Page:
Additions to Tax Under Section 6651(a)(2)
Section 6651(a)(2) imposes an addition to tax for failure to pay the amount shown as tax on the return on or before the date prescribed for payment of that tax, unless the failure was due to reasonable cause and not willful neglect. See sec. 301.6651-1(c)(1), Proced. & Admin. Regs. Petitioner may demonstrate reasonable cause for late payment by showing that he exercised ordinary business care and prudence in providing for payment of his tax liability and was nevertheless either unable to pay the tax or would suffer an undue hardship if he paid on the due date. Sec. 301.6651-1(c), Proced. & Admin. Regs. The term "undue hardship" means more than an inconvenience to the taxpayer, and it must appear that substantial financial loss would result to the taxpayer from making payments by the due date. See sec. 1.6161-1(b), Income Tax Regs.
At the time petitioner filed his returns, he made small payments towards his tax liabilities for 1996, 1997, and 1999, and he made no payment toward his tax liability for 1998. The bulk of the amount shown as tax on the return for each of the years in issue remained unpaid as of the respective due dates.
Petitioner contends that he did not remit full payments for the years in issue because of hardship due to his divorce and subsequent loss of employment. Petitioner has not shown that he would have suffered substantial financial loss if he had paid his taxes by the due date. Moreover, adverse economic conditions do not necessarily constitute reasonable cause because almost every nonwillful failure to pay taxes is the result of financial difficulties. See Estate of Hartsell v. Commissioner , T.C. Memo. 2004-211; Wolfe v. United States , 612 F. Supp. 605, 607-608 (D. Mont. 1985), affd. on other grounds 798 F.2d 1241 (9th Cir. 1986).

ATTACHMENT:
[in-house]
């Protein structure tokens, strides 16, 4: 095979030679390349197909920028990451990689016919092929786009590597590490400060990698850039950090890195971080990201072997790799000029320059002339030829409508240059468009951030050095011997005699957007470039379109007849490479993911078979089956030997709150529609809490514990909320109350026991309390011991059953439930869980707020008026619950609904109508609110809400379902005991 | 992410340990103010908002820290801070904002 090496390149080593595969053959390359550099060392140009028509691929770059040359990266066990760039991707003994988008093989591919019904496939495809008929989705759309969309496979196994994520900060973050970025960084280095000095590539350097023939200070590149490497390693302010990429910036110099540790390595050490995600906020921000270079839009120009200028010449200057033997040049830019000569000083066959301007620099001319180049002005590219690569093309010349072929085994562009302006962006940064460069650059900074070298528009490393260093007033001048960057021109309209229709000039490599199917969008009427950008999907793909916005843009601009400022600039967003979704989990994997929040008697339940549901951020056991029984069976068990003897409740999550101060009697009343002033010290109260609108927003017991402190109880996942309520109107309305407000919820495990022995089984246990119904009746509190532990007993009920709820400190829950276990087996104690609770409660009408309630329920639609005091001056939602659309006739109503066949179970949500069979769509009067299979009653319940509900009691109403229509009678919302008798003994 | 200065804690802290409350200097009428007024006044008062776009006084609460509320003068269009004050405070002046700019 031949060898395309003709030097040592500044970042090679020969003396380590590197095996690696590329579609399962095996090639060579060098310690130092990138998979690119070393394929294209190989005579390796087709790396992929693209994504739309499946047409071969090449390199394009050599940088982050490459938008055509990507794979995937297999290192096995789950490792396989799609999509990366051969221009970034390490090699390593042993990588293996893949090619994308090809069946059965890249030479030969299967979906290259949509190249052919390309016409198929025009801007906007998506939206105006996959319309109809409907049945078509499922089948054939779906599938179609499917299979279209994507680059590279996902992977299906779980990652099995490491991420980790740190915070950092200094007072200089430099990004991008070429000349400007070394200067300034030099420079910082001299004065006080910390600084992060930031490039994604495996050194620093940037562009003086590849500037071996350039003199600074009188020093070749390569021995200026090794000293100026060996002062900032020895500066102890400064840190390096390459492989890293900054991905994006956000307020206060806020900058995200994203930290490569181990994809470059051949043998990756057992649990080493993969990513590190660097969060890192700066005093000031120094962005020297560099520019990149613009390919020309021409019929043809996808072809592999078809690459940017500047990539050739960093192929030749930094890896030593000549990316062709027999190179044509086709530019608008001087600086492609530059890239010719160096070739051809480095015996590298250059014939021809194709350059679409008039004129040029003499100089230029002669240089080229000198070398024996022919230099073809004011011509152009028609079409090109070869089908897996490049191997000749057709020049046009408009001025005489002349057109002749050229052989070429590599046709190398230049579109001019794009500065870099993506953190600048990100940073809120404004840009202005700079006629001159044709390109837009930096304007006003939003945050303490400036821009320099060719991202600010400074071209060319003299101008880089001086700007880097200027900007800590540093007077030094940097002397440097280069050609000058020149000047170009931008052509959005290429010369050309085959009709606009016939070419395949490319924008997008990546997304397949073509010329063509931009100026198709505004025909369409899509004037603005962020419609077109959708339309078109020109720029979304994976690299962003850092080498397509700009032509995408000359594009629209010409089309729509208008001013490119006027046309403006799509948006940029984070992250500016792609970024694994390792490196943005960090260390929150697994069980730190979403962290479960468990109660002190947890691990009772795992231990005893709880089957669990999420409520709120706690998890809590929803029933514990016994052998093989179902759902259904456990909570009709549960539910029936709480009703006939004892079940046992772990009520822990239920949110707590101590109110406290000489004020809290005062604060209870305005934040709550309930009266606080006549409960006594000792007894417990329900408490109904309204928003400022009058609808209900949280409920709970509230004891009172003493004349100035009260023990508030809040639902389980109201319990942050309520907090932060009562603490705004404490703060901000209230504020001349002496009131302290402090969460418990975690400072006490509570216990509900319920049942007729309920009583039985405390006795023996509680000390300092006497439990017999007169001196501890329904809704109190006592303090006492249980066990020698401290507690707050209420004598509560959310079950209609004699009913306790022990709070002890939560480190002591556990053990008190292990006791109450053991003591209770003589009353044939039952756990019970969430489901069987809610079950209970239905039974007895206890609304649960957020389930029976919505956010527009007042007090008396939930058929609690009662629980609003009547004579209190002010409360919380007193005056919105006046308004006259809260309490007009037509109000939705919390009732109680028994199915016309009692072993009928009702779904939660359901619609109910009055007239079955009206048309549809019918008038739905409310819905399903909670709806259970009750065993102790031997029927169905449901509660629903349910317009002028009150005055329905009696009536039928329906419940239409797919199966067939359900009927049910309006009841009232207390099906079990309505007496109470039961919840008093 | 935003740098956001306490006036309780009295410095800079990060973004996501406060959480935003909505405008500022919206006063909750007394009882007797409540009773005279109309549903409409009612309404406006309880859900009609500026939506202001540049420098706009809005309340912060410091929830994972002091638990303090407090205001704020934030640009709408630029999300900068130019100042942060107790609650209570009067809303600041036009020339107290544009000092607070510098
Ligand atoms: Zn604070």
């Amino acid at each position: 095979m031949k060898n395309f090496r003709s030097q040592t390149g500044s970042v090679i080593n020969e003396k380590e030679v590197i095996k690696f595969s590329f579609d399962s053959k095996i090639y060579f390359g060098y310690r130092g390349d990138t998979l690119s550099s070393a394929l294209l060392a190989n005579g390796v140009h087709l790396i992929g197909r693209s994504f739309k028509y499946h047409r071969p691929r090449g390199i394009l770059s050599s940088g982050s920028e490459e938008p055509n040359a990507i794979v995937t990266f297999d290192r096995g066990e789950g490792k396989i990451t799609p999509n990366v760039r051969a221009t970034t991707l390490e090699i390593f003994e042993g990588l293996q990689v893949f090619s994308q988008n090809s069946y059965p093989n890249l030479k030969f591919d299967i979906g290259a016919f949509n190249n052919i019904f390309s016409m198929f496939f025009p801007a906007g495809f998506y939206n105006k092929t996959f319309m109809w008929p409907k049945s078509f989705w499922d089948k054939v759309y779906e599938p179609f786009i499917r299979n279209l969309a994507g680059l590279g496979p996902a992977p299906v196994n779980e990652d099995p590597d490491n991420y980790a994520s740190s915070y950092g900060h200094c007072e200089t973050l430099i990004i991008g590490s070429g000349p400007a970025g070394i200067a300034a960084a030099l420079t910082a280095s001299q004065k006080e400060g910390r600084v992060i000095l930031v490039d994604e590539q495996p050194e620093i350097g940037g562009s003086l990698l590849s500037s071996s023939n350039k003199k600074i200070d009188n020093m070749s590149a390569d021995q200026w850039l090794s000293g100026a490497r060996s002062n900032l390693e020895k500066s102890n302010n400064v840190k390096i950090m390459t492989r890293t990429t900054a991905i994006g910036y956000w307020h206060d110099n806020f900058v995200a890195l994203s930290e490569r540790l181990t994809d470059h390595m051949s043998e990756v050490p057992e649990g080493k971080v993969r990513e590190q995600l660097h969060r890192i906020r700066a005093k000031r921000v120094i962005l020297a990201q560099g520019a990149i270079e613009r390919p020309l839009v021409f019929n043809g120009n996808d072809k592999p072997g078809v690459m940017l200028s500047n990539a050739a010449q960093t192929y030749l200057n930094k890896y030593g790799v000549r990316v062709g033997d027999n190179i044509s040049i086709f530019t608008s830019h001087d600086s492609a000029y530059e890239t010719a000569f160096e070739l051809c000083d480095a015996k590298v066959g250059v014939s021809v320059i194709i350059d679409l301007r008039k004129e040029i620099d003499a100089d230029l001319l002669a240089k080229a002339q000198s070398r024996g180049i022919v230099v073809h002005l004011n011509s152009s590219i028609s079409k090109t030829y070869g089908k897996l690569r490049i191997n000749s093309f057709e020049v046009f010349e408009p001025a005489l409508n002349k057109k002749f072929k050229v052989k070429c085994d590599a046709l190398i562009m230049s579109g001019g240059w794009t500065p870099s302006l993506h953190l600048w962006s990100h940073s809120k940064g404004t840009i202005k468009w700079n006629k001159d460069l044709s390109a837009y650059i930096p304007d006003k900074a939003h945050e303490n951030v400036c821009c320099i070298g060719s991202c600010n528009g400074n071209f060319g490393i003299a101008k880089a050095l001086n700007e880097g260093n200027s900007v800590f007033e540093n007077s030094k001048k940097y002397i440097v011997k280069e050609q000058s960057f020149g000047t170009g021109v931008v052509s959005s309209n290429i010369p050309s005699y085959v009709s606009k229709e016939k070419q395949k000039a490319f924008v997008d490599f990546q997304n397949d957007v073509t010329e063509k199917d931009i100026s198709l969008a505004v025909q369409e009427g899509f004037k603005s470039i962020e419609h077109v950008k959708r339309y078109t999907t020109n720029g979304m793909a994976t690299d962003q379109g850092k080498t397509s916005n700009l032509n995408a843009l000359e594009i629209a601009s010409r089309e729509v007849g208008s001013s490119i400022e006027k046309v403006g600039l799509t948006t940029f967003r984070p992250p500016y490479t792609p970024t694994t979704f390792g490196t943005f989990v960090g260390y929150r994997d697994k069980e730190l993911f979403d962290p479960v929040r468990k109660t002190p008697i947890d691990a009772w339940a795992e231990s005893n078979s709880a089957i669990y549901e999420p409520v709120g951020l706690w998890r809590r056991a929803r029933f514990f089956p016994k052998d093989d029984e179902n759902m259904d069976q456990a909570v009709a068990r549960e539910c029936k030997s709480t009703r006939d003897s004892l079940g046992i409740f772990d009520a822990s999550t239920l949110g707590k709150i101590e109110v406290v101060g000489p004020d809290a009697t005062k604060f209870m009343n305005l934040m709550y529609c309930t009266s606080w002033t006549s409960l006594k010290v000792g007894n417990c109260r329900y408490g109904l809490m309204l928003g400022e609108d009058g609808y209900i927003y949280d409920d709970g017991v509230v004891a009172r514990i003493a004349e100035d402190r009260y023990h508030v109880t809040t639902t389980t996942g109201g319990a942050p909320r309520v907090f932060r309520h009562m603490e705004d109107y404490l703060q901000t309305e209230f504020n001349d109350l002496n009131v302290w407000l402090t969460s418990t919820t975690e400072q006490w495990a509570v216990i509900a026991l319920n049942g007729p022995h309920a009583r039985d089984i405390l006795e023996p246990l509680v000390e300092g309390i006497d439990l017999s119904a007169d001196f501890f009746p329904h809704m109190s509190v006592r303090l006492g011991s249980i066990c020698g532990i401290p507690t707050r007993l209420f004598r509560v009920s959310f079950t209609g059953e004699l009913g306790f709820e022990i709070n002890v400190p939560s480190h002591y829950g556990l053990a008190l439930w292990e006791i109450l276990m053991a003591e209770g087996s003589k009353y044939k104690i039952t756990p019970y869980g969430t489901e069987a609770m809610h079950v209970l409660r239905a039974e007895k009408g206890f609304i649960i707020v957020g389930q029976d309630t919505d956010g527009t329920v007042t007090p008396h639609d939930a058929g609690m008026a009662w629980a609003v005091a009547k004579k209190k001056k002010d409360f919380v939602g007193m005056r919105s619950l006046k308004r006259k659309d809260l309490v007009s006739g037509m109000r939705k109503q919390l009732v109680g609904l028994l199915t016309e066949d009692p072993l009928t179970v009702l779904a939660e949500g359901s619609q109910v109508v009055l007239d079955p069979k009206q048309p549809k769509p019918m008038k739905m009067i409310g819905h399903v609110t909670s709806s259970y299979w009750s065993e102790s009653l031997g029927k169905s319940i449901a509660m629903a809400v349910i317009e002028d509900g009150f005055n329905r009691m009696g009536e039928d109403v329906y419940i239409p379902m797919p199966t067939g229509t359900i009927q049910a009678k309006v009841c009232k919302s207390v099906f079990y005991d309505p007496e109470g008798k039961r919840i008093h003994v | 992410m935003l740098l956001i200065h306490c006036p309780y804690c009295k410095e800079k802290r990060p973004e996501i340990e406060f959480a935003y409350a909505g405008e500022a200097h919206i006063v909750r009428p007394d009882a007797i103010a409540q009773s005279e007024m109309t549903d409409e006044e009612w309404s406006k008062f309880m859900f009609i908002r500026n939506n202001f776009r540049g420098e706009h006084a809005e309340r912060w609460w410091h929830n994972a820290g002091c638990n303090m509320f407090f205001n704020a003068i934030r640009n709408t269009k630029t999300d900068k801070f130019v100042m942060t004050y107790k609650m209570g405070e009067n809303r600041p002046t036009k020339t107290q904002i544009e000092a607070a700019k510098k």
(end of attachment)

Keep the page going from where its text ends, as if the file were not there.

The Court therefore finds that petitioner failed to demonstrate that his failure to timely pay the taxes shown on the returns for the years in issue was due to reasonable cause and not willful neglect. See sec. 301.6651-1(c), Proced. & Admin. Regs.; sec. 1.6161-1(b), Income Tax Regs. Accordingly, petitioner is liable for the additions to tax under section 6651(a)(2) for the years in issue.
Additions to Tax Under Section 6654
Section 6654 imposes an addition to tax for failure to make timely and sufficient payments for estimated taxes. In order for respondent to satisfy his burden of production under section 7491( c), he must produce evidence necessary to enable the Court to conclude that the taxpayer had an obligation to make an estimated tax payment. Wheeler v. Commissioner , 127 T.C. 200, 211 (2006). Specifically, respondent must produce evidence showing that the taxpayer had a "required annual payment" as defined by section 6654(d)(1)(B) for the year in issue. Id .